A roundup of today’s big stories in hyperlocal publishing, marketing, commerce, and technology…
Burst of M&A in Online Advertising as Shakeout Begins (Wall Street Journal)
A shakeout is under way in the online advertising industry, where dozens of startups — often with seemingly undifferentiated services and limited scale — face the reality that there isn’t enough room for everyone.
Report: Legacy Sales Teams Struggle With Digital Product Sales (Street Fight)
The local media industry has come to rely on its sales force as one of its most valuable assets. But a new report from Borrell Associates finds that the legacy sales forces employed by local media companies often struggle to sell digital products.
Trulia + Uber = Solution to Problem You Didn’t Know You Had (Boston.com)
In a development straight out of a misanthrope’s dream, you can now find an apartment listing, schedule a viewing, and hire a car to take you there all without speaking to another human or looking up from your smartphone. In other words, Trulia has integrated Uber into its mobile app.
Sponsored: Infographic — Here’s How National-to-Local Gets Done (Street Fight)
You start with objectives at the national level, learn and tweak based on data feedback on the ground, and just make sure there’s constant and immediate communication between the two sides. The cloud offers the easiest and most flexible way to do that.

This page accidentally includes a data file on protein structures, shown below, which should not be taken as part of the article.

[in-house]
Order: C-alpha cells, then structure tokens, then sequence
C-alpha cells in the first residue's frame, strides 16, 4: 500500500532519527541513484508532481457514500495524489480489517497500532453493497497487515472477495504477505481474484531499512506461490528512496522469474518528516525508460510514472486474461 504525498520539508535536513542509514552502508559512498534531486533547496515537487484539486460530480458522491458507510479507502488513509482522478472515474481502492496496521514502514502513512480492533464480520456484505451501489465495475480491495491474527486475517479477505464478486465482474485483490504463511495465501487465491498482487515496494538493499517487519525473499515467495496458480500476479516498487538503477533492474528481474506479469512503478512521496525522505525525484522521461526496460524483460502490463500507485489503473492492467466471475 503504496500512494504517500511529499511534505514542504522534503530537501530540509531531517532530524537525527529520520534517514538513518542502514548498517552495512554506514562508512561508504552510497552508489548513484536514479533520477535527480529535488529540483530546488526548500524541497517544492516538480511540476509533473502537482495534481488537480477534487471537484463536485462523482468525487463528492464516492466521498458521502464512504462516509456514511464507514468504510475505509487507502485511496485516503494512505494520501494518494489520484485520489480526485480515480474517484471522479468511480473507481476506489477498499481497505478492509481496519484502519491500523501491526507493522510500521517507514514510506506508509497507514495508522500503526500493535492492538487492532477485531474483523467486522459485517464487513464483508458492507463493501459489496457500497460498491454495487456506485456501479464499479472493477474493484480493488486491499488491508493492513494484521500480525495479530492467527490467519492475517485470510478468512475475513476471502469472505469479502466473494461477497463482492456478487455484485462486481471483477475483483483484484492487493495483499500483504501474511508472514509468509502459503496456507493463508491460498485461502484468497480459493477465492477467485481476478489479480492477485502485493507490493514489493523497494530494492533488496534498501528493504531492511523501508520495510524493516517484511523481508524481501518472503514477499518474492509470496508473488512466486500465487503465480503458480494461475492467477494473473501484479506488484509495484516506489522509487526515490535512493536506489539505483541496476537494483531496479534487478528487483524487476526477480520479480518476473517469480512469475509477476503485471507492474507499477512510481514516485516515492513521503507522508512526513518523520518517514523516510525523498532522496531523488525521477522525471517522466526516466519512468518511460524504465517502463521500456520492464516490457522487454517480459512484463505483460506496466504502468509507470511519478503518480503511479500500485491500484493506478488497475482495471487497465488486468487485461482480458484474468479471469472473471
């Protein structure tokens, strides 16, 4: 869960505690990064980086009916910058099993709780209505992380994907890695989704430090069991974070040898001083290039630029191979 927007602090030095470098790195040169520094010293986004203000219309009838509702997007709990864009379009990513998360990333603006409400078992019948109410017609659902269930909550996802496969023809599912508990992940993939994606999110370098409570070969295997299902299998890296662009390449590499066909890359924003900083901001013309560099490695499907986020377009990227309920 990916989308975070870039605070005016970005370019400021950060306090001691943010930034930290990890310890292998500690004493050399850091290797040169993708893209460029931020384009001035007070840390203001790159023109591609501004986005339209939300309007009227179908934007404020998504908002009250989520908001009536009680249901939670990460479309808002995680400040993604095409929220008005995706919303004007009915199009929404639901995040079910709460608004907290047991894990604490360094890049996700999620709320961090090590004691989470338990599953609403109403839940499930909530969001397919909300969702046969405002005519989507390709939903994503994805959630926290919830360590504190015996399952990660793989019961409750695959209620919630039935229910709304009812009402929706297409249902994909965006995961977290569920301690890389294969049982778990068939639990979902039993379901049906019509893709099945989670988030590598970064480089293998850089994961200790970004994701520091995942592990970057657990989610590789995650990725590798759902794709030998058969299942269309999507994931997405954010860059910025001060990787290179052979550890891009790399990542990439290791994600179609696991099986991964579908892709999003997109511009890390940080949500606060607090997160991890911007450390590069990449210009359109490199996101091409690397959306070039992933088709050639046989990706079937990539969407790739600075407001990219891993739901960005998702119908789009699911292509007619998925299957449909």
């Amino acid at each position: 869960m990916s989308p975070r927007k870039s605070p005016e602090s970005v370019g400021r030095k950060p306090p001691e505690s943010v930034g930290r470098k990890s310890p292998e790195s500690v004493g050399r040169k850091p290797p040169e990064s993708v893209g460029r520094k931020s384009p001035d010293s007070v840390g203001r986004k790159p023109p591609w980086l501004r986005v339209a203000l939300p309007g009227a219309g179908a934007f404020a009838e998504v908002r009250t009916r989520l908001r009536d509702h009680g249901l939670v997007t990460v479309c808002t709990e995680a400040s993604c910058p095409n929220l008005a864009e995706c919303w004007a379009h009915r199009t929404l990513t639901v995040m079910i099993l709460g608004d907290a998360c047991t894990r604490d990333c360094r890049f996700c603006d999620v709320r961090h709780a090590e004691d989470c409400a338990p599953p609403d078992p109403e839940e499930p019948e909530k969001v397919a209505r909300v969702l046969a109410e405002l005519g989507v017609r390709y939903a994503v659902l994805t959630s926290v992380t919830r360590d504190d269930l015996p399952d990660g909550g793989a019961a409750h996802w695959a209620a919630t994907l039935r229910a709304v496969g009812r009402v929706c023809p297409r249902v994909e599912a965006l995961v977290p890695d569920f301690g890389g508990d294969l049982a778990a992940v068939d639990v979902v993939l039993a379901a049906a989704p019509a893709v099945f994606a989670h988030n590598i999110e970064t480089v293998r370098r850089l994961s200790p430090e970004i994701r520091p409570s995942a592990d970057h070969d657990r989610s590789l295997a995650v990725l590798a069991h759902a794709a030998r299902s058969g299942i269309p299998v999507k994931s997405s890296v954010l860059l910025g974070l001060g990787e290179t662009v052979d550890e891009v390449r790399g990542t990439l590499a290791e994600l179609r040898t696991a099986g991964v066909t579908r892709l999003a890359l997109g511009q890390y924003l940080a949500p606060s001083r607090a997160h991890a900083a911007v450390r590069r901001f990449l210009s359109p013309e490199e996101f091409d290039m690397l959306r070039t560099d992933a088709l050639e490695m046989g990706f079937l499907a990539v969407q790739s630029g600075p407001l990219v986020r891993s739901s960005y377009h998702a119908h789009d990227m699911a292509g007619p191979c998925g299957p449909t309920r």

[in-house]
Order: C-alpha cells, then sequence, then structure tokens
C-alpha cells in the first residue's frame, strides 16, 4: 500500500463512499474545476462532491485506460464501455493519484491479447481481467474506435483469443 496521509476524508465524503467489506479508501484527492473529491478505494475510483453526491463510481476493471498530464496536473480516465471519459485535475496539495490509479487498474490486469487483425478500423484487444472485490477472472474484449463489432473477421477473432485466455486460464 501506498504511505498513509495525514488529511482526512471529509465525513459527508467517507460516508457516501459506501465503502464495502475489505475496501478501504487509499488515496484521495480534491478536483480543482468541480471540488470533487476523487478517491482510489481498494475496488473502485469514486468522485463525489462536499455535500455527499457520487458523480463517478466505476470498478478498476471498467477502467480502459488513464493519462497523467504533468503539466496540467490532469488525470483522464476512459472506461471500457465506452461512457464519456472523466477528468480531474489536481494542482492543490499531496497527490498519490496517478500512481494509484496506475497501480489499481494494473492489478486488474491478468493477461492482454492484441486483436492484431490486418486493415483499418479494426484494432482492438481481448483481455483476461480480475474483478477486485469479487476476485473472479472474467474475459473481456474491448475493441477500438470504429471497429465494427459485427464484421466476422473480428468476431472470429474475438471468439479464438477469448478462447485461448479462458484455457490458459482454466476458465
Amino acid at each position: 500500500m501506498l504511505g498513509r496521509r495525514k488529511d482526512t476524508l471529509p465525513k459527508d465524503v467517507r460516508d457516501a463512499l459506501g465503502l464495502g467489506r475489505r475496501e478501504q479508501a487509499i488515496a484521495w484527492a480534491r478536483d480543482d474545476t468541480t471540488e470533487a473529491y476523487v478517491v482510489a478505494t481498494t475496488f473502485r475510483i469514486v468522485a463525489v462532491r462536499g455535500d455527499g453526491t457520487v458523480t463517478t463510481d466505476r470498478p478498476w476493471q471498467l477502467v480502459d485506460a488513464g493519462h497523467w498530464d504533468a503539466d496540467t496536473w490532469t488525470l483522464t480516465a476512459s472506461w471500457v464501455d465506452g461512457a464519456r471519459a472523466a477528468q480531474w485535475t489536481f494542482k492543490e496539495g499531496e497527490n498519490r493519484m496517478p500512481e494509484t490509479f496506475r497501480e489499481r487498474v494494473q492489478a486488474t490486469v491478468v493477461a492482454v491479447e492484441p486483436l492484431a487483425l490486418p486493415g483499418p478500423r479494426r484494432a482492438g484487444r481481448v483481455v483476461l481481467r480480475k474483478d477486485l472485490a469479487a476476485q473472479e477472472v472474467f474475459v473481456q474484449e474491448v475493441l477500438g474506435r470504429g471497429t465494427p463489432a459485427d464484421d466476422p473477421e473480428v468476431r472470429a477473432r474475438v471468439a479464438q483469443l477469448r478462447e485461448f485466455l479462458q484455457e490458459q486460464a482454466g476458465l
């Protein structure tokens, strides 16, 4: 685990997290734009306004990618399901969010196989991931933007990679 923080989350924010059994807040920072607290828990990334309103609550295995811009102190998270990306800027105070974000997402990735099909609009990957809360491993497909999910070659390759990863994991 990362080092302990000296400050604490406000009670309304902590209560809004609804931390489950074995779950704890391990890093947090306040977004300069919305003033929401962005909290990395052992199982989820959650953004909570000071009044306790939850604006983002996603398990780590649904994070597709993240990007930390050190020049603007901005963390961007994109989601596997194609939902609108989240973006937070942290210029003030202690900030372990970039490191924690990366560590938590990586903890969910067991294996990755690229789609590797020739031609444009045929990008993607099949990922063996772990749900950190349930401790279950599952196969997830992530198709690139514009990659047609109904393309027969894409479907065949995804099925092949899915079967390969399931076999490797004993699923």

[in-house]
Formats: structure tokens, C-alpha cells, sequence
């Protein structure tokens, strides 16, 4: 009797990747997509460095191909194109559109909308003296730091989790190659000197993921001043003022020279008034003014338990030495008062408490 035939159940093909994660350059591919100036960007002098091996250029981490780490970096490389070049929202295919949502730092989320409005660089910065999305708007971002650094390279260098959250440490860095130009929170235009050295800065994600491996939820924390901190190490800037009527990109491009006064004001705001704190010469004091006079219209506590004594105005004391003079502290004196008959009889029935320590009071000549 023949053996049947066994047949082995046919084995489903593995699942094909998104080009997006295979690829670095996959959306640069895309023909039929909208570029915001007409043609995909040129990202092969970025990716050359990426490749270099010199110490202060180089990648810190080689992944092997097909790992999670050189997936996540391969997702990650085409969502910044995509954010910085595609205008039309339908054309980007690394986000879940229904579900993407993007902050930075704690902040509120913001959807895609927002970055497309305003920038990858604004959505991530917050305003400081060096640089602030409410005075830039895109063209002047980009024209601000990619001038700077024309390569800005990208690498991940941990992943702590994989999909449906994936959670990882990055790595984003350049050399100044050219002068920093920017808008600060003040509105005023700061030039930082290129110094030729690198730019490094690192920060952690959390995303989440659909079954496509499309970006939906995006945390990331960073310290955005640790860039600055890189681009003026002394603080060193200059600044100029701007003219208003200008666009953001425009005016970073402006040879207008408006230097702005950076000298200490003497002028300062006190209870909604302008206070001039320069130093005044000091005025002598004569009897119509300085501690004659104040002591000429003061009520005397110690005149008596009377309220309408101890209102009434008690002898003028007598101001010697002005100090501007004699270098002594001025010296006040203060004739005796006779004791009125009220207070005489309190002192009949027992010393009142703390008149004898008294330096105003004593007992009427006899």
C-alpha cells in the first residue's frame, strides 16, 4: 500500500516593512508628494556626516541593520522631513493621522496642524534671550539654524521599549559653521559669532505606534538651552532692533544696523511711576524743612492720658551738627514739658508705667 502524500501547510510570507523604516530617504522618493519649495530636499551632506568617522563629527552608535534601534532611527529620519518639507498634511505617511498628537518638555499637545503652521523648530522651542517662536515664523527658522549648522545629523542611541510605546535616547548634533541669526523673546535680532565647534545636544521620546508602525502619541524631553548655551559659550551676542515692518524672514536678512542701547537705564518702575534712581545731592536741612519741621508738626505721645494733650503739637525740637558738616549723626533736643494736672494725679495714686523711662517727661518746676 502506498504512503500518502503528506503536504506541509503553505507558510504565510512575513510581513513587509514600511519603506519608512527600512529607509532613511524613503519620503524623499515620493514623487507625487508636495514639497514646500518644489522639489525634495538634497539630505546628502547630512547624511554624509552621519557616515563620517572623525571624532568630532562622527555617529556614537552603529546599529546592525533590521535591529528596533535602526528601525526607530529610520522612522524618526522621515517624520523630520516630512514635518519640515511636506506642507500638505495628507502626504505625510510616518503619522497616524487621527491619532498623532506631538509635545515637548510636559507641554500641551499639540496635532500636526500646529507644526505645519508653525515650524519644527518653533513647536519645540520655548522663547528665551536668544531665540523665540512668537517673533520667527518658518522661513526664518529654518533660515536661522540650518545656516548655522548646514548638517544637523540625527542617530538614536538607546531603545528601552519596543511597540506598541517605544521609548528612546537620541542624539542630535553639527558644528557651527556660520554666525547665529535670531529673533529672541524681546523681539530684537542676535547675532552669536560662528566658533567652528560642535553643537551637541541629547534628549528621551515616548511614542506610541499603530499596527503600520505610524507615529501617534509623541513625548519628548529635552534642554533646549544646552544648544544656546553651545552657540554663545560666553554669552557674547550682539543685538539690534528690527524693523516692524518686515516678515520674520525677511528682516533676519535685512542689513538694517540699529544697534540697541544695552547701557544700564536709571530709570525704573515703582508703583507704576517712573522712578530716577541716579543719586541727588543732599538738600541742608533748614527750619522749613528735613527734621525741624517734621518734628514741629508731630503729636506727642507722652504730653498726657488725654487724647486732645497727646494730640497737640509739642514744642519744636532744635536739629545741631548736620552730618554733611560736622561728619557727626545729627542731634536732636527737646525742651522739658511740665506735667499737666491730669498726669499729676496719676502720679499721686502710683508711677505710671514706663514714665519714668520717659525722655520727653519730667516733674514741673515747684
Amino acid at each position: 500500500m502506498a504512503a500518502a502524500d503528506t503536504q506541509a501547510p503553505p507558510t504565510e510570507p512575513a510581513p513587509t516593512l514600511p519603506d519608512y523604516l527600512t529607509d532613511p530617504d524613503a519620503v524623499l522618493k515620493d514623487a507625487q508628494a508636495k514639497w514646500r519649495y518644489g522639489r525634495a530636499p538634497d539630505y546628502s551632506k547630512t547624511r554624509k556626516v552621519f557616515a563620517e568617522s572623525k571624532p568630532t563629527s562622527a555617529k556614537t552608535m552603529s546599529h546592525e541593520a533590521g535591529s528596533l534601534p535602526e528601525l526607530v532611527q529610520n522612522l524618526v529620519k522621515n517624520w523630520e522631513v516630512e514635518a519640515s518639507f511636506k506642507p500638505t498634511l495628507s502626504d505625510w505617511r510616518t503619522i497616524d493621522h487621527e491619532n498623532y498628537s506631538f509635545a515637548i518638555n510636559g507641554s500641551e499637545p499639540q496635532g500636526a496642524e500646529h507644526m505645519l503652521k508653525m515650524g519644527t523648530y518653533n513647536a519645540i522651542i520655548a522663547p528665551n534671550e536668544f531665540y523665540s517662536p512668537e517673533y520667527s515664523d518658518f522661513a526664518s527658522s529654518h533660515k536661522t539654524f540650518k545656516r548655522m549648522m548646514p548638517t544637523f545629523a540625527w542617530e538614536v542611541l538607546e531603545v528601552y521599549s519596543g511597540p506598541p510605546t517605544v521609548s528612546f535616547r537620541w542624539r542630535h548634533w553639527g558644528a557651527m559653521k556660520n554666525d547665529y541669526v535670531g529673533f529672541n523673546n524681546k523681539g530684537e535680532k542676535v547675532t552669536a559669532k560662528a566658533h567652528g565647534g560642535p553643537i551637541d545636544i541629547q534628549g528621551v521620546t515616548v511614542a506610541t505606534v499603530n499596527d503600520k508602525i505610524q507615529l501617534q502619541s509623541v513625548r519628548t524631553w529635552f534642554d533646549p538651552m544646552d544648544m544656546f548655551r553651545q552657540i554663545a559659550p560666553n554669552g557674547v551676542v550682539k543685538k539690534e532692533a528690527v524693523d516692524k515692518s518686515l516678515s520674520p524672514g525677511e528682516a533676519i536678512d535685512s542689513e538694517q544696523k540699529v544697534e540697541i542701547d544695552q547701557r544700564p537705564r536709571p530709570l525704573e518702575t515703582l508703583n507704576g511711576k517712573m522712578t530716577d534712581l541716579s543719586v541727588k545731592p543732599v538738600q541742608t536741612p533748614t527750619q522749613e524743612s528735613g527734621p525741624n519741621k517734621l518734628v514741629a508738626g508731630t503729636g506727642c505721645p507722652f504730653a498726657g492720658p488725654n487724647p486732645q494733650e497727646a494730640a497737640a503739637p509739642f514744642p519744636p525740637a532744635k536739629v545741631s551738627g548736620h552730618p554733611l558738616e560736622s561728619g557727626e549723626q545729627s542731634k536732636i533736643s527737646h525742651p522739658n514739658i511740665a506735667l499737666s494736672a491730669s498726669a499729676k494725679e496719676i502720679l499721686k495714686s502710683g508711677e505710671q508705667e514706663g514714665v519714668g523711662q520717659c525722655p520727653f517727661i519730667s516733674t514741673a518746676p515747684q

How Shazam Is Going From Music To Retailers With Augmented Reality And Wearable Integration (The Next Web)
Shazam CEO Rich Riley says the team will continue to work a “visual Shazam” feature to connect the app to the physical retail experience. By offering a Shazam feature that may incentivize customers to Shazam for free coupons, retailers may just be able to win customers back from online stores.
Why Two Competing News ‘Indies’ in Suburban Charlotte Are Teaming Up (Street Fight)
Tom Grubisich: The independent digital community news site Davidson News and sister site Cornelius News are teaming up with six-year-old print-based Citizen Media Group in Charlotte. To see why these competing “indies” decided to partner, and what they hope to achieve, we spoke recently with their founders.
San Francisco Transport System Trials Mobile Payments (Finextra)
San Francisco is prepping a pilot that will let riders on the Municipal Railway purchase and use fares through a mobile app. Users will be able to store a debit or credit card or use PayPal to purchase tickets anytime and anywhere for single or multiple fares.
An Online Jeweler Creates Links With Brick-and-Mortar Shops (New York Times)
The clicks-and-bricks idea is simple: Retailers want to be wherever their customers happen to be shopping, either online or in stores. And while e-commerce sales continue to grow, they still pale in comparison to sales made in traditional brick-and-mortar locations, where retailers can help customers more.
The Danger of Calling Uber a “Tech Company” (BuzzFeed)
Charlie Warzel: The Silicon Valley tech company ethos is predicated on the notion that the innovators can bypass establishment rules on their way to changing the world. The problem: “Move fast and break things” works when the “things” are software. It works slightly less — and poses a serious safety concern — when those “things” are people.
10 Ways Location-Based Marketing Will Evolve in 2015 (Huffington Post)
Location-based marketing is one of a few major focal points for marketers in 2015. Using technology built into today’s mobile devices, marketers are finding innovative ways to reach out to customers. Here are 10 ways location-based marketing will shape business in 2015.